Odds bets.
Multiple Odds
So how much in Odds can you make on a give
bet? This depends on the casino. The odds are usually
shown on a small placard on the side of the craps table,
with the amount of the odds allowed and a small "x".
All casinos will give what are called "1x" odds,
meaning that your odds can be as large as your Pass/Come/Don't
Come/Don't Pass bet. Almost all casinos will give you
at least "2x" odds, meaning that the size of
your odds bet can be twice as large as your P/C/DP/DC
bet. Most casinos on the Las Vegas Strip will give you
at least "3x" odds, meaning that the size of
your odds bet can be three times as large as your P/C/DP/DC
bet. Many casinos on the northern part of the Strip will
give you "10x" odds (ten times as large as
your bet), and some casinos in downtown Las Vegas will
even give you "100x" odds.
Historical Note: Binions casino used to
(may still) let you choose your own odds, which are determined
by your first bet, i.e., if you place 2x or 2,000x odds
on your first bet, that is what you must play with thereafter!
Importance of Multiple Odds
The Odds are definitely a great bet, because
the House's advantage is zero. If the Odds were the only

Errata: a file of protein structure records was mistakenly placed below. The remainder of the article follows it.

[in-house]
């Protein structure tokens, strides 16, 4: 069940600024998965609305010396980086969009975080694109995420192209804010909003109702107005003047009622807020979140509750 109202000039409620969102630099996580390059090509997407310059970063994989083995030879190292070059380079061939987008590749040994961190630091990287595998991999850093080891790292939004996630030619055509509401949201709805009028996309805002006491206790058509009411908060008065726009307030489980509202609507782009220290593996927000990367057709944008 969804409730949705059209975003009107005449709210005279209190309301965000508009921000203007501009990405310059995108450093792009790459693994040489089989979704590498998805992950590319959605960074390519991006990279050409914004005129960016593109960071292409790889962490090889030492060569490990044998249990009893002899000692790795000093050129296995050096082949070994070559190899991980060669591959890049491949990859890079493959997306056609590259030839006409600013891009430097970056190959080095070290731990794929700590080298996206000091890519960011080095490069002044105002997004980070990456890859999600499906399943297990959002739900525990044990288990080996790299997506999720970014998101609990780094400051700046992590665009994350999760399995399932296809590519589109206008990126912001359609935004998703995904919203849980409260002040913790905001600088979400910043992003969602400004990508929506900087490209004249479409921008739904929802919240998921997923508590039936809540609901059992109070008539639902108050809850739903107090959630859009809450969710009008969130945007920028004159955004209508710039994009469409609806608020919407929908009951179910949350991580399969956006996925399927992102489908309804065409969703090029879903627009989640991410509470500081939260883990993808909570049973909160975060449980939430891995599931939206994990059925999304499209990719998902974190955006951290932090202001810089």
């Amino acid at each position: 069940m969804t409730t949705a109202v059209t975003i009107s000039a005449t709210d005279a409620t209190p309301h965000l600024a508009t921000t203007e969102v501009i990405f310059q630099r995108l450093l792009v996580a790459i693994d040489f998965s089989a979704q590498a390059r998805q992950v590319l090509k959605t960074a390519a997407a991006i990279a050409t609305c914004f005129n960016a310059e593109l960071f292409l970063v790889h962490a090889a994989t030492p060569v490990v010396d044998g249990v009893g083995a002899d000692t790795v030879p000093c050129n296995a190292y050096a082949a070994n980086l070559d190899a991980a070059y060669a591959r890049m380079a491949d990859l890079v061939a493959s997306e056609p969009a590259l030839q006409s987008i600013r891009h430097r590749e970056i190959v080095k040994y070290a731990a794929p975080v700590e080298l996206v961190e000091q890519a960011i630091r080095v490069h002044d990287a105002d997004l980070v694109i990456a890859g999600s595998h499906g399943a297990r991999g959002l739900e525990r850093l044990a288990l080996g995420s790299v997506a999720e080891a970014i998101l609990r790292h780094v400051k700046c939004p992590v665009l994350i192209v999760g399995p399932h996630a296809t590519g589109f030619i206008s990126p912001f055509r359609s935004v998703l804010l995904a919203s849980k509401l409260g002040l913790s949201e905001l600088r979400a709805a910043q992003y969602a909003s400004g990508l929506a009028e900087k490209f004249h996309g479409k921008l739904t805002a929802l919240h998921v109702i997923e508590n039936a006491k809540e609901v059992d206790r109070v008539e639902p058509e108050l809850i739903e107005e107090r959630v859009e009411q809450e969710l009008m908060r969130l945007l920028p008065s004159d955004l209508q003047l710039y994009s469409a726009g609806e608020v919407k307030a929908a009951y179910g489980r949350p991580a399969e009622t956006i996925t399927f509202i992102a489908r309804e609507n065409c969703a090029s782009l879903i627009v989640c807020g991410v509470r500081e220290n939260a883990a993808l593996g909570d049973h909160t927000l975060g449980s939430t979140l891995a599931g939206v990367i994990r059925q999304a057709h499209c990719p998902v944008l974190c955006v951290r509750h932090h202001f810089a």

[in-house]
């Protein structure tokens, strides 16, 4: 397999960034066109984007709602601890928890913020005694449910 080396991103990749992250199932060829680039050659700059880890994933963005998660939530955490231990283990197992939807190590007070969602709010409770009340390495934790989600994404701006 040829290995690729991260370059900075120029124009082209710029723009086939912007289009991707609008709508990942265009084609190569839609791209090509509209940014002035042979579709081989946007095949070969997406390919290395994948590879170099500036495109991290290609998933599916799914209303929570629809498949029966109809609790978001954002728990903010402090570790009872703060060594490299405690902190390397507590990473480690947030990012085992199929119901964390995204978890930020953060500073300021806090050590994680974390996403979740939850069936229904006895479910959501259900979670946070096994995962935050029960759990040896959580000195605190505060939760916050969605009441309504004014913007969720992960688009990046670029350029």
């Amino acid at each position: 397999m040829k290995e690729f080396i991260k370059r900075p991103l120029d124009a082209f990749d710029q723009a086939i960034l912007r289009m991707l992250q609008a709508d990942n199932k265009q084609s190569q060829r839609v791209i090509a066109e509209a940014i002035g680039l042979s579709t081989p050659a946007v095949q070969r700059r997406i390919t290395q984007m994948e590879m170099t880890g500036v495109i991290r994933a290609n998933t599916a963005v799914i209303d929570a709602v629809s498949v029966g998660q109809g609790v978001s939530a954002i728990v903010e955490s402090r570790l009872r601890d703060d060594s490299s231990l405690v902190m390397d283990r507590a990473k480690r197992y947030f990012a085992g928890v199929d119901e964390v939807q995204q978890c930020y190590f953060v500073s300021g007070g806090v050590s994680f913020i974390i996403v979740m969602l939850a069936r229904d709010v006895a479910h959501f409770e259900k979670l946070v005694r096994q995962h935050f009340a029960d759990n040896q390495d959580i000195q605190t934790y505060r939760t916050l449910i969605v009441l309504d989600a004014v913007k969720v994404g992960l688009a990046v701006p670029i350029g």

bet you could make, you would theoretically be able to
play the House dead even all day. The trouble is that
the Odds aren't the only bet you are making  to get
to the odds you must make a Pass, Don't Pass, Come or
Don't Come bet. And although the Odds themselves are
a great bet, these bets aren't so hot: About a 1.4% House
Advantage whether you play Pass/Come or Don'tPass/Don't
Come.
The truth is that the House does have an
advantage when you play the Odds, because you had to
make a bad bet against the House when you made your Pass,
Come, Don't Pass or Don't Come bet. However, this advantage
is "diluted" by the amount of the odds you
play:
Odds Played 
Cumulative House Advantage 
None 
1.41% 
1x 
0.71% 
2x 
0.47% 
3x 
0.35% 
5x 
0.24% 
10x 
0.13% 
100x 
0.01% 
So, even if you play just 2x Odds, the
House advantage is less than 1%, meaning that for all
practical purposes you are in a "statistical dead
heat" with the House. At 3x Odds, the House Advantage
is about 1/3 of a percent, meaning that unless you
play A LOT of craps, the House Advantage is statistically
meaningless.
Because of these very low House Advantage
with Multiple Odds, it simply doesn't make any sense
for you to make any bet other than one which takes
the best advantage of the Odds.
Additional Pages on Craps

Craps Strategies  Analysis
of the basic craps strategies, and several popular
strategies for betting.

Craps Crap  Superstitions
and Trivia

The Parity Hedge System 
Short history of the Craps system that took the gambling
world by storm in the early 1970s  until the system's
most prolific gambler was found dead in the desert!
Books on Craps
For additional reading on Craps, vist our Gamblers'
Reading Room

Have a question for Quatloos?
Ask
TonytheWonderLlama
Quatloosia
Good Life
A discussion of the better things in life, including music, the arts, wine,
beer, cigars, scotch, gambling the Quatloosian way, travel, sports, and many
other topics.